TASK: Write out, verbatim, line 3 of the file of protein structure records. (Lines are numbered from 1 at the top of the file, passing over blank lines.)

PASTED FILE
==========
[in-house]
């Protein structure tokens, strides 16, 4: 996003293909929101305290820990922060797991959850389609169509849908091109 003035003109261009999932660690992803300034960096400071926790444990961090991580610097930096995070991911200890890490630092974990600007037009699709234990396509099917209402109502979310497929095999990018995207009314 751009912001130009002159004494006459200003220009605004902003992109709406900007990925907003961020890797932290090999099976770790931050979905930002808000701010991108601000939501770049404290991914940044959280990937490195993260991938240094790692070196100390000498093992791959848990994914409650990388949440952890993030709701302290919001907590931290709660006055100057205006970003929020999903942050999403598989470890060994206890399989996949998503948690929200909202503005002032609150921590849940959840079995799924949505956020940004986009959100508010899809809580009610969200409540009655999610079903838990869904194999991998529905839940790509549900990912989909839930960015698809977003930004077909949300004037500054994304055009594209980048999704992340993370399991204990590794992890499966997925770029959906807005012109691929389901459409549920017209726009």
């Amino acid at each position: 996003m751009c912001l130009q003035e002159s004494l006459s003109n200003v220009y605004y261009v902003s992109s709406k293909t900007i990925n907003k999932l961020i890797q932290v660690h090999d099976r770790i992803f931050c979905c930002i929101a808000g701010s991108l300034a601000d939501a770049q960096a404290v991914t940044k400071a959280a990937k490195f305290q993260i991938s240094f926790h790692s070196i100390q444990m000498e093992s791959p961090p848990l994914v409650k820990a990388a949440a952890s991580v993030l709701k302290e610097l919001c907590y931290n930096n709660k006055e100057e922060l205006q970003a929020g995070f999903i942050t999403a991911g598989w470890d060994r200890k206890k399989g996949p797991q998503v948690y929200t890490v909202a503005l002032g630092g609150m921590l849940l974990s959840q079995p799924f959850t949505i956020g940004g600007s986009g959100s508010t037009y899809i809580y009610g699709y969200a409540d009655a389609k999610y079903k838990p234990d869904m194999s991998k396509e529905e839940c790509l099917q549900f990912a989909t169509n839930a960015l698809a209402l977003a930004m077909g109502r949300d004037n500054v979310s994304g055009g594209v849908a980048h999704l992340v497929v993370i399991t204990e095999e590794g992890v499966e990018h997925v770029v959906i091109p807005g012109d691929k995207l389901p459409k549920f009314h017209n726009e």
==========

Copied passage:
């Amino acid at each position: 996003m751009c912001l130009q003035e002159s004494l006459s003109n200003v220009y605004y261009v902003s992109s709406k293909t900007i990925n907003k999932l961020i890797q932290v660690h090999d099976r770790i992803f931050c979905c930002i929101a808000g701010s991108l300034a601000d939501a770049q960096a404290v991914t940044k400071a959280a990937k490195f305290q993260i991938s240094f926790h790692s070196i100390q444990m000498e093992s791959p961090p848990l994914v409650k820990a990388a949440a952890s991580v993030l709701k302290e610097l919001c907590y931290n930096n709660k006055e100057e922060l205006q970003a929020g995070f999903i942050t999403a991911g598989w470890d060994r200890k206890k399989g996949p797991q998503v948690y929200t890490v909202a503005l002032g630092g609150m921590l849940l974990s959840q079995p799924f959850t949505i956020g940004g600007s986009g959100s508010t037009y899809i809580y009610g699709y969200a409540d009655a389609k999610y079903k838990p234990d869904m194999s991998k396509e529905e839940c790509l099917q549900f990912a989909t169509n839930a960015l698809a209402l977003a930004m077909g109502r949300d004037n500054v979310s994304g055009g594209v849908a980048h999704l992340v497929v993370i399991t204990e095999e590794g992890v499966e990018h997925v770029v959906i091109p807005g012109d691929k995207l389901p459409k549920f009314h017209n726009e």